What Are the Largest Wildfires in U.S. History?

Fueled by dry grass, harsh winds and unseasonably warm temperatures, the Smokehouse Creek fire in the Texas Panhandle has now burned more than 1.1 million acres, making it the largest fire in the state’s recorded history.

At more than a million acres burned, it is also one of the largest wildfires recorded in the United States.

Almost all of the largest wildfires in U.S. history, including the Texas fire, are in fact not one fire with a single point of ignition but a combination of fires burning close together. They are what are known as fire complexes and are attacked by firefighters under a unified command.

Here is a look back at five of the largest wildfires ever recorded in the United States.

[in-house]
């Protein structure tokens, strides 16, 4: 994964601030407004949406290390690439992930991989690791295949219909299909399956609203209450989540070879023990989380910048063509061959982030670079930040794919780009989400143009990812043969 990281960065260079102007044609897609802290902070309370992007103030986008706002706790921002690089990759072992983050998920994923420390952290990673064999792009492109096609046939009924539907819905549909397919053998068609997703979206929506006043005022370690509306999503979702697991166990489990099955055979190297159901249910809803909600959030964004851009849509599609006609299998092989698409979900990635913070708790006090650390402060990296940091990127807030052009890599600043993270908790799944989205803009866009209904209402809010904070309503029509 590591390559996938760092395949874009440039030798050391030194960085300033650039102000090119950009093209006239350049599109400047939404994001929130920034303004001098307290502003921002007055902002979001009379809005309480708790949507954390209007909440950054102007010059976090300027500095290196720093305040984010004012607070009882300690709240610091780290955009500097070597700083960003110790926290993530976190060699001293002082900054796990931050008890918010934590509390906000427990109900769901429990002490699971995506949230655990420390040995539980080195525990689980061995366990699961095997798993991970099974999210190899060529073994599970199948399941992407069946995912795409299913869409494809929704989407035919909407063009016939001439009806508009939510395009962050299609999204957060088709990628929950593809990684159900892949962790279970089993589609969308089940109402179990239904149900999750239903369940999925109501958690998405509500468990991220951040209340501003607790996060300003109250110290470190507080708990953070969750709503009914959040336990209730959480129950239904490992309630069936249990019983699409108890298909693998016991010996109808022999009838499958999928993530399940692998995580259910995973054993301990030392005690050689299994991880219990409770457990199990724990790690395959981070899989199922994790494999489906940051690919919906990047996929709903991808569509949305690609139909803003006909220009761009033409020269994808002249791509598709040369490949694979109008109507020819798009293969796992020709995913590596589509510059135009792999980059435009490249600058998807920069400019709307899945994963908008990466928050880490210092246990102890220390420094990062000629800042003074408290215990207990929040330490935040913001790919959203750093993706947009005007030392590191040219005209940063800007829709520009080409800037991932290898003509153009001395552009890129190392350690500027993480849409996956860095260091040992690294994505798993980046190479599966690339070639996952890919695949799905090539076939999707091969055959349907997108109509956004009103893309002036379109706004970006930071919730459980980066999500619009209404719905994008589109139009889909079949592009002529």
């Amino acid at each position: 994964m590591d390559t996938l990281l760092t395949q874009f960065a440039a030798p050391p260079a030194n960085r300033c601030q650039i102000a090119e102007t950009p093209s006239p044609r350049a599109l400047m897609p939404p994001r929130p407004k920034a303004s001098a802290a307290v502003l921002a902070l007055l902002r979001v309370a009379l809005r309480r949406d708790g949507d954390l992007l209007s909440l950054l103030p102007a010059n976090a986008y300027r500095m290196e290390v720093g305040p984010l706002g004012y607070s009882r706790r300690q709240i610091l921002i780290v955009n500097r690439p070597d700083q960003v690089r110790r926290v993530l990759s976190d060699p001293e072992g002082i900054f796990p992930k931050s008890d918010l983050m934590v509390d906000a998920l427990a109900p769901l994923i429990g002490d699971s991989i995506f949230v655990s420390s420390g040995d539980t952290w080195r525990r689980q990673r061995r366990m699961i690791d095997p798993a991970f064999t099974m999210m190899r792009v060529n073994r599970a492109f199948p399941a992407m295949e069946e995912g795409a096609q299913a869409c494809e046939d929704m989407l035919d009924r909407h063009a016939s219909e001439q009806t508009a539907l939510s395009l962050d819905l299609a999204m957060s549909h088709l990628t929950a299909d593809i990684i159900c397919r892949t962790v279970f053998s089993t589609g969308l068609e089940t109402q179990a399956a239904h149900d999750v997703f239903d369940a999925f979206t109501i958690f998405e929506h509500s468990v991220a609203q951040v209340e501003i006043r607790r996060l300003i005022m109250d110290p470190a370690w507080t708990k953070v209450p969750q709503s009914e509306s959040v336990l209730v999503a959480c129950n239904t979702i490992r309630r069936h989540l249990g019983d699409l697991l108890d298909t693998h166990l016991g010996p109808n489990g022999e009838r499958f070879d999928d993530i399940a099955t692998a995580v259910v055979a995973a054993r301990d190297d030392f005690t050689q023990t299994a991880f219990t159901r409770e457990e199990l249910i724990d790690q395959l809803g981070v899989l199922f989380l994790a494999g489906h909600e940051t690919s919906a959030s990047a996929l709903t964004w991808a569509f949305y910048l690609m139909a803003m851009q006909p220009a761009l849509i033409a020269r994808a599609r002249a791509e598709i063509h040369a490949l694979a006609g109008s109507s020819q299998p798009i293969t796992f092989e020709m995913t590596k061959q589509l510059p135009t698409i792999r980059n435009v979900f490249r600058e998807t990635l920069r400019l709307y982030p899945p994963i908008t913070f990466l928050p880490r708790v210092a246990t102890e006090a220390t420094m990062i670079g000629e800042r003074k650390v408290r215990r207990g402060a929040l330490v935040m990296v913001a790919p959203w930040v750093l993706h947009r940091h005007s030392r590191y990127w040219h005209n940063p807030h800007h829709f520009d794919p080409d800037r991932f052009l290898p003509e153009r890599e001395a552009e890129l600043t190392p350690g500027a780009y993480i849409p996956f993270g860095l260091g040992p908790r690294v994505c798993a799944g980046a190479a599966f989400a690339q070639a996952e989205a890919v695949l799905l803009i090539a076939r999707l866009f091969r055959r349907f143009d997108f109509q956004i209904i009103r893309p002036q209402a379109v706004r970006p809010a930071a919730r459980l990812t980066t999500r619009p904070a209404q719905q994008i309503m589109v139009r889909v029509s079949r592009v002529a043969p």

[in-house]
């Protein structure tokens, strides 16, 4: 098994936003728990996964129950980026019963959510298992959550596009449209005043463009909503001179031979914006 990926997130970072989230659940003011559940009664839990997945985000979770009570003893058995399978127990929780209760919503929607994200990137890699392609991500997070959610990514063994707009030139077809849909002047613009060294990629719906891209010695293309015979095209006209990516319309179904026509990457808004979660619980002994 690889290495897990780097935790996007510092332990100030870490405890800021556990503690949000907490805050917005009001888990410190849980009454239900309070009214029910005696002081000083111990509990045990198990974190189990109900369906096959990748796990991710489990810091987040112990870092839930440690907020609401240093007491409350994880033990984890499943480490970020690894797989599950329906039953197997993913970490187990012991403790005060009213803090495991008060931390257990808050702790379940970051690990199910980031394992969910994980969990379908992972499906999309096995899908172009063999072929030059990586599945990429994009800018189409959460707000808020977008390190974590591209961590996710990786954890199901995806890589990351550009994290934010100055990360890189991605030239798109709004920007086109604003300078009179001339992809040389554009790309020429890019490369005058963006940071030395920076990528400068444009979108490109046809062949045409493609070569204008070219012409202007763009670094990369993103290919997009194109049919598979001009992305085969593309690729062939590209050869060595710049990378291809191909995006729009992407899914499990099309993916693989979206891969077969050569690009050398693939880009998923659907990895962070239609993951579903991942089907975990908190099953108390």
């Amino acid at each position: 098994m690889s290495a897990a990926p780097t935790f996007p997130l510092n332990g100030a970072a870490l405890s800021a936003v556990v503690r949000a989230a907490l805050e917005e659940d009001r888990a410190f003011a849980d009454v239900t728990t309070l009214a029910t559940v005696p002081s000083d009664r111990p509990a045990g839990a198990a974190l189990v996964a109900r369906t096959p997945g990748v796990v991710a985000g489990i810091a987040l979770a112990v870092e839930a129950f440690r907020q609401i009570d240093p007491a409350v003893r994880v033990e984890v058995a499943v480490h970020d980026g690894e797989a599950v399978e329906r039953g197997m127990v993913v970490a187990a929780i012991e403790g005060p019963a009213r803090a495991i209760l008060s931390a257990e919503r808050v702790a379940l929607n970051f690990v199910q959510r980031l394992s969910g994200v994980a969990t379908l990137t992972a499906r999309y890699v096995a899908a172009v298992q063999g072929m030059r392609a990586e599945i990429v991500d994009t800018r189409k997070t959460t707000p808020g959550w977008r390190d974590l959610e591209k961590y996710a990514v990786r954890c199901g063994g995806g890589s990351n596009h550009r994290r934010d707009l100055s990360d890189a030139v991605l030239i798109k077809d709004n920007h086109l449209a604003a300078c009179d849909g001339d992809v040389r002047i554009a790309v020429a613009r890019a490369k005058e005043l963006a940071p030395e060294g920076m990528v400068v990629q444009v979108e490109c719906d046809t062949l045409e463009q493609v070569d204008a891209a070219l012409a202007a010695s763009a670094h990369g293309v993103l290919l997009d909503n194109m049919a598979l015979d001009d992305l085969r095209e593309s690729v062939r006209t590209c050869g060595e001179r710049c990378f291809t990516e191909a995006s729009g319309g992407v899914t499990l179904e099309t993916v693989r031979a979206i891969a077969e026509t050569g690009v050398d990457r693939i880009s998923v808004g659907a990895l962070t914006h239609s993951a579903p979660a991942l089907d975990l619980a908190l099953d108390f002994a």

2020 — Northern California

August Complex Fire

The largest wildfire in California’s recorded history was a merger of nearly 40 fires, most started by lightning strikes during August in Mendocino County, a rural area about 90 miles north of San Francisco. It burned through 1,032,648 acres and caused the death of a firefighter. Overall, 2020 was a brutal year of wildfires in California, with the state experiencing about 10,000 separate fires. The wildfire season that year consumed 4.3 million acres and killed 33 people, according to scientists.

2004 — ALASKA

Taylor Complex Fire

Lightning also caused this group of fires in August, during a time of dry weather. It consumed about 1.3 million acres in a sparsely populated area of eastern Alaska near the border with Canada. It was part of a record fire season in Alaska that burned more than 6.5 million acres. No deaths were reported.

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